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Kevin O'Reilly Frame Lake


The Standing Committee on Economic Development and Environment was tasked with reviewing Bill 38: Protected Areas Act. Standing committee was able to reach agreement and compromises on a majority of matters. There is recognition of the strong support for the legislation from virtually all presenters in appearances and written submissions. We heard strong support for the co-drafting and co-development process, although there were significant reservations about the tight timelines used in developing this legislation in addition to concerns around the limited time to participate in Standing Committee review of the bill. Co-development of environmental and resource management legislation and regulations is consistent with the Devolution Agreement, section 35 Aboriginal rights in the Charter of Rights and Freedoms and the government's commitment to reconciliation with Indigenous peoples in the Northwest Territories. More is said in our report below.

We appreciate the hard work by standing committee and the Minister to significantly improve the bill by better incorporating co-management, more transparent reporting, increasing access to information and ensuring public participation throughout all aspects of protected areas establishment and management. While we support the expedited timelines to report this bill back to the House, standing committee has accomplished much of the heavy lifting that would have been done if the Technical Working Group had been given sufficient time before the Minister introduced Bill 38 into the House. It is our view that the standing committee also brought value to the legislative process through a focus on accountability, transparency, and public involvement in protected areas establishment and management.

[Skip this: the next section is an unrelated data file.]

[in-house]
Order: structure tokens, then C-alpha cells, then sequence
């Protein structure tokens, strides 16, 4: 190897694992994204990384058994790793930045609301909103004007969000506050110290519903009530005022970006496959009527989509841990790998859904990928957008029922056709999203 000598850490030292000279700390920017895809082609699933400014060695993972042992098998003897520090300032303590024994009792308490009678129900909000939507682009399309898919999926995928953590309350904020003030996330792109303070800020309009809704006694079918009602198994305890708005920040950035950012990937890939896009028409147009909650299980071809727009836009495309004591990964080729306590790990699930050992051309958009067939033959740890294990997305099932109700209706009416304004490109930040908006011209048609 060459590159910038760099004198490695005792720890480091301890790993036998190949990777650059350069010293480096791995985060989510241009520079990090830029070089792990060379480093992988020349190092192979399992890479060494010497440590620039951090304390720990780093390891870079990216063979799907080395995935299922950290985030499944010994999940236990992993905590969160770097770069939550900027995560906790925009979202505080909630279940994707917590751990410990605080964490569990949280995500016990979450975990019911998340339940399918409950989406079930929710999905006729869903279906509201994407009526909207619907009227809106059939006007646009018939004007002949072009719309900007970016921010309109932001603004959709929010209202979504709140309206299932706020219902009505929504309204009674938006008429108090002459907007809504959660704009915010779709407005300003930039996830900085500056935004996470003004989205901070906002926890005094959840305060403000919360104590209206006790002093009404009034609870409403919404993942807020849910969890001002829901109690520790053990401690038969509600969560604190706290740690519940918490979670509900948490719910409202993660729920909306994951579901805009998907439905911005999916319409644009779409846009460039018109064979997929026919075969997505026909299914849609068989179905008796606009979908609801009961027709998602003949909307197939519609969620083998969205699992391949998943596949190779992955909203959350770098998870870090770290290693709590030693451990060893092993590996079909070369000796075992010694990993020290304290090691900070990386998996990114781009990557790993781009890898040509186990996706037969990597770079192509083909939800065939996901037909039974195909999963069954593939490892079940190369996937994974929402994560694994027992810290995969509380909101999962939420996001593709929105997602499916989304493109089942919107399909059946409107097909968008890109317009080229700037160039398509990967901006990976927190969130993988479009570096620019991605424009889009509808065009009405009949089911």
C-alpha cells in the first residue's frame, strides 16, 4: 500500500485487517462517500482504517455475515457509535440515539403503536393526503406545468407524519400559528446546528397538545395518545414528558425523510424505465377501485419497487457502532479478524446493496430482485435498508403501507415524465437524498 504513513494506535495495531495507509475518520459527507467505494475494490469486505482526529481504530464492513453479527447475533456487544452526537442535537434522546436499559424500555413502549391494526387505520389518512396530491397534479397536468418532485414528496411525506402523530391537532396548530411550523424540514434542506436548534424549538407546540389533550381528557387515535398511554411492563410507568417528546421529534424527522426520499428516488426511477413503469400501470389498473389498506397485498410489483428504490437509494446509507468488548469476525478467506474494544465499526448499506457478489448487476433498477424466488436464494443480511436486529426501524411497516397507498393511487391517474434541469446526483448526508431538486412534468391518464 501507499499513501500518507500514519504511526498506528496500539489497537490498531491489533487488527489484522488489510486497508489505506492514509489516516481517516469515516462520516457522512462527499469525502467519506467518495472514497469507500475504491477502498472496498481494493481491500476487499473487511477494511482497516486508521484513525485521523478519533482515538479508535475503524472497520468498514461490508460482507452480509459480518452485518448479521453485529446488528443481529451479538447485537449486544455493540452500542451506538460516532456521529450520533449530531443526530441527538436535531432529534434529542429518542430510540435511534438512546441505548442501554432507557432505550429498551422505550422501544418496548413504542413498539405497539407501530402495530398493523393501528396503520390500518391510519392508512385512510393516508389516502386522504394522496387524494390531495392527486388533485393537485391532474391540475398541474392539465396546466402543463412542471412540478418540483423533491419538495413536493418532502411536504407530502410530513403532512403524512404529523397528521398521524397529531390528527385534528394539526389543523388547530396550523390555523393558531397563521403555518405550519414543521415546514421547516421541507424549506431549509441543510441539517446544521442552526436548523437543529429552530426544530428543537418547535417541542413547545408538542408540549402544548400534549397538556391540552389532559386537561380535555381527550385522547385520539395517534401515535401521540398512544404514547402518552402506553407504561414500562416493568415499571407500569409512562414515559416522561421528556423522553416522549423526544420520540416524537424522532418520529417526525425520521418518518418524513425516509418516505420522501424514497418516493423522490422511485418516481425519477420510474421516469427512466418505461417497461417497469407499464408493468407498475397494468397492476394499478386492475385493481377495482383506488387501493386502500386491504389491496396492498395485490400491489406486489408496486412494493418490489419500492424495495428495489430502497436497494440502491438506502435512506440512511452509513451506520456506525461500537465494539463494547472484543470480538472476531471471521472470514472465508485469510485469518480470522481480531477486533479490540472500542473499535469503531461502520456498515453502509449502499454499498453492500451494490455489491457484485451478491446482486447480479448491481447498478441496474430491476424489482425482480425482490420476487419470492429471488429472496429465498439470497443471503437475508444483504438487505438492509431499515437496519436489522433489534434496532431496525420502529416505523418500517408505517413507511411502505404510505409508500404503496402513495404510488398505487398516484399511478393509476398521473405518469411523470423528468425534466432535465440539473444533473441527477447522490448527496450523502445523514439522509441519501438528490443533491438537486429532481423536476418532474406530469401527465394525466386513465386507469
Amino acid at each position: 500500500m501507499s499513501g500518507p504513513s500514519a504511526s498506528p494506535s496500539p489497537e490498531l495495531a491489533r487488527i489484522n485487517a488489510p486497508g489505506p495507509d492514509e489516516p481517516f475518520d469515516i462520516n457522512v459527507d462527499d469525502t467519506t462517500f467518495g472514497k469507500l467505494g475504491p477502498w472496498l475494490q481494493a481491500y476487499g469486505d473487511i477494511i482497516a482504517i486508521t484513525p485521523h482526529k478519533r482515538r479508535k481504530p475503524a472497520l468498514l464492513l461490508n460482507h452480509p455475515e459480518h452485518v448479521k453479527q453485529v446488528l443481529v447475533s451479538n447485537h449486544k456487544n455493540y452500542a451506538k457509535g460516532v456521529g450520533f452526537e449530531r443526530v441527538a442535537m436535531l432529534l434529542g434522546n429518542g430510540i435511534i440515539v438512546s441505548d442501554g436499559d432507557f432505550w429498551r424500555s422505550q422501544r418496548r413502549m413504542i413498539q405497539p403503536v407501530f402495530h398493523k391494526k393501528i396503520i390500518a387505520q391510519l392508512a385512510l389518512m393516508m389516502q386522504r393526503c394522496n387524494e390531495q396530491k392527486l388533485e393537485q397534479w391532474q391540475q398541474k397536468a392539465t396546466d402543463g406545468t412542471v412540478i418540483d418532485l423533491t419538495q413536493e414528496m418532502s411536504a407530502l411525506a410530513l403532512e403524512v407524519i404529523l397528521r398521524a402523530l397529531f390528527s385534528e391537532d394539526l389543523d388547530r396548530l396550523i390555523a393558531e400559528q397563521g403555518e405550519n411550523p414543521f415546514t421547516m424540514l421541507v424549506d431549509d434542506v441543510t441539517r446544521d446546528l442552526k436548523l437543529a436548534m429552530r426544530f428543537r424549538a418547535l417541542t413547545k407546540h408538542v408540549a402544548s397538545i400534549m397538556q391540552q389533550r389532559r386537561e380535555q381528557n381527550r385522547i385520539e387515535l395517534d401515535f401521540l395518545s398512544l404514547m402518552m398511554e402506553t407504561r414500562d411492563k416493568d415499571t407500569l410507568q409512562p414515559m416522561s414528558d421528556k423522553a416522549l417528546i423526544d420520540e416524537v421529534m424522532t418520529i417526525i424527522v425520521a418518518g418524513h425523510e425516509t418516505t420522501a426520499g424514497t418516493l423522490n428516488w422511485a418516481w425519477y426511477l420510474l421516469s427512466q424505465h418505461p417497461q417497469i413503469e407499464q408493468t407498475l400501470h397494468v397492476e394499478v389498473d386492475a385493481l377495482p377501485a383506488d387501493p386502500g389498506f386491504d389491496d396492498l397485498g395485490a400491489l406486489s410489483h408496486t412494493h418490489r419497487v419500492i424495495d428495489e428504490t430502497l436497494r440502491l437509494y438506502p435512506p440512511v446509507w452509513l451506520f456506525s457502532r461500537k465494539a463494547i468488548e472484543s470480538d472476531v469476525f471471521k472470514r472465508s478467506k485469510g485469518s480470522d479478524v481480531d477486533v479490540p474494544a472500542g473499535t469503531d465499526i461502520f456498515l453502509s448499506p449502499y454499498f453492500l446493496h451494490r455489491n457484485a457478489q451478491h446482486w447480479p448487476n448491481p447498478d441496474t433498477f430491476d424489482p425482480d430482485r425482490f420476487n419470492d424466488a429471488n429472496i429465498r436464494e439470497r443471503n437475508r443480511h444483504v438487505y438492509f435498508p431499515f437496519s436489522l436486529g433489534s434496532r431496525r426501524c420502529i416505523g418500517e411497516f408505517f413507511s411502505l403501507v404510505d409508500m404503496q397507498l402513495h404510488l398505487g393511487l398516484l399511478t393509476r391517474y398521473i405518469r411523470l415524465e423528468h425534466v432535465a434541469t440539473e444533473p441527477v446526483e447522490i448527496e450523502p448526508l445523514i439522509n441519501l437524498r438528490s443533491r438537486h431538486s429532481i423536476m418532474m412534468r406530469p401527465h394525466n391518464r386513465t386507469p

Despite the substantial work of the committee, we believe that there are two major unresolved issues with Bill 38:

  • ministerial discretion over the nominated area process as established under section 10(2)(b) and 10(6); and
  • lack of a clear and unambiguous role for Indigenous governments and co-management authorities in regulation-making under section 98.


Through working with the Minister and his officials, standing committee gained a better understanding of the protected areas establishment process, including the nomination phase. While committee was initially interested in opening up the nomination phase to public participation, it was brought to our attention that previous efforts under the former Protected Areas Strategy had created high expectations but moved slowly and had some problematic features. For example, there was at least one instance where the lack of interim protection allowed third-party mineral interests to be acquired within the boundaries of a proposed protected area. We agree that the Minister thus had reasonable concerns about this happening again during the nomination phase set out under Bill 38.